Yesterday, Depomed filed suit against the FDA requesting the Court to order FDA to grant their product Gralise (gabapentin) seven years of exclusivity since it was granted Orphan status; upon approval, Gralise was granted three years of exclusivity.
Depomed licensed the product to Solvay which became Abbott via acquisition. Thus the majority of NDA-related regulatory documents indicate the Sponsor as Abbott. Subsequently, Depomed reacquired the assets.
Gralise was filed as a 505(b)(2) referencing Pfizer’s Neurontin, gabapentin immediate-release tablets. Gralise is formulated to swell in the presence of fatty food and release gabapentin over a period of several hours. Abbott sought the postherpetic neuralgia (PHN) indication, which Neurontin has. PHN is an orphan-designated indication. FDA granted orphan designation to Gralise in 2010.
In it’s Complaint, Depomed states that FDA told it that orphan exclusivity was not granted because ” in order to qualify for orphan-drug exclusivity, Gralise had to be shown to be clinically superior to Neurontin..”. Depomed urges the Court to intervene because “clinically superior’, while part of the regulations, is not part of the law. Further, Neurontin was never designated as an orphan drug.
The Orphan Drug Act states that 7 years exclusivity is granted with two (2) exceptions”
Secretary may, during the seven-year period beginning on the date of the application approval, or of the issuance of the license, approve another application under section 505(b) or issue a license under section 351 of the Public Health Service Act, for such drug for such disease or condition for a person who is not the holder of such approved application or of such license if—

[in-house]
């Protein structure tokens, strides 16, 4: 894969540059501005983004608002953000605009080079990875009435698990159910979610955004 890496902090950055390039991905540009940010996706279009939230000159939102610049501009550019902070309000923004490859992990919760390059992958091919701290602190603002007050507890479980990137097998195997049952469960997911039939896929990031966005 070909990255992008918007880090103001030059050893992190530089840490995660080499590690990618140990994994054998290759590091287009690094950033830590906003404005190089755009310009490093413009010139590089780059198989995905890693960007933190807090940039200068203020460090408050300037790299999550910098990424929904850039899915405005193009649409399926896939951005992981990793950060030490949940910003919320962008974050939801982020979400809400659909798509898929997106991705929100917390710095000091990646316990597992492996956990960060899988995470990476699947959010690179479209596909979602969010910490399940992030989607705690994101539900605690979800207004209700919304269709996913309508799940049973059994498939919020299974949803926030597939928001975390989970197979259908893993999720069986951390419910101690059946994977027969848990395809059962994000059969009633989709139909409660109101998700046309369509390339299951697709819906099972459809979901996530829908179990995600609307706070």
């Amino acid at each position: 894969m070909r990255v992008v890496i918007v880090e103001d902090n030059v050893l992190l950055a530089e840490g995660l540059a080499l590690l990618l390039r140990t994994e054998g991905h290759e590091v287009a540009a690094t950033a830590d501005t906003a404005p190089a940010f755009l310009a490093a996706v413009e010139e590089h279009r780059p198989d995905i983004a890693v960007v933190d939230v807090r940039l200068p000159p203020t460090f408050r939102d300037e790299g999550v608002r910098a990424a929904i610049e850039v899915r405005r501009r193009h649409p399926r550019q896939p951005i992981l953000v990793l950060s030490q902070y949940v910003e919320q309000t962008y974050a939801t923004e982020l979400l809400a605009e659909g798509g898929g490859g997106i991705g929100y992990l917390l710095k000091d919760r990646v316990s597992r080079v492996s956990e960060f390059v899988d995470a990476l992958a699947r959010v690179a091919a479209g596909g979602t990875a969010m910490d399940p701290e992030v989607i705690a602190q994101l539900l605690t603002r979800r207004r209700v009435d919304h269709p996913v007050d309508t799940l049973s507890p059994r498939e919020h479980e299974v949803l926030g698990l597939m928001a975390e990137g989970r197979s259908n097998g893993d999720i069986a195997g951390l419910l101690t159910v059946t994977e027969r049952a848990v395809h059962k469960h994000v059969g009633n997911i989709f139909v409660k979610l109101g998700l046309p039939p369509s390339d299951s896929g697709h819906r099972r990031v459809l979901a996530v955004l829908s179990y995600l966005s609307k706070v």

(1) the Secretary finds, after providing the holder notice and
opportunity for the submission of views, that in such period the holder of the approved application, of the certification, or of the license cannot assure the availability of sufficient quantities of the drug to meet the needs of persons
with the disease or condition for which the drug was designated; or
(2) such holder provides the Secretary in writing the consent of such holder for the approval of other applications, or the issuance of other licenses before the expiration of such seven-year period.
The regulations (21 CFR 316.3(b)(13)) cited by Depomed, suggest a third exception based on clinical superiority:
(i) If it is a drug composed of small molecules, a drug that contains the same active moiety as a previously approved drug and is intended for the same use as the previously approved drug, even if the particular ester or salt (including a salt with hydrogen or coordination bonds) or other noncovalent derivative such as a complex, chelate or clathrate has not been previously approved, except that if the subsequent drug can be shown to be clinically superior to the first drug, it will not be considered to be the same drug.
We await the FDA reply and the Court decision.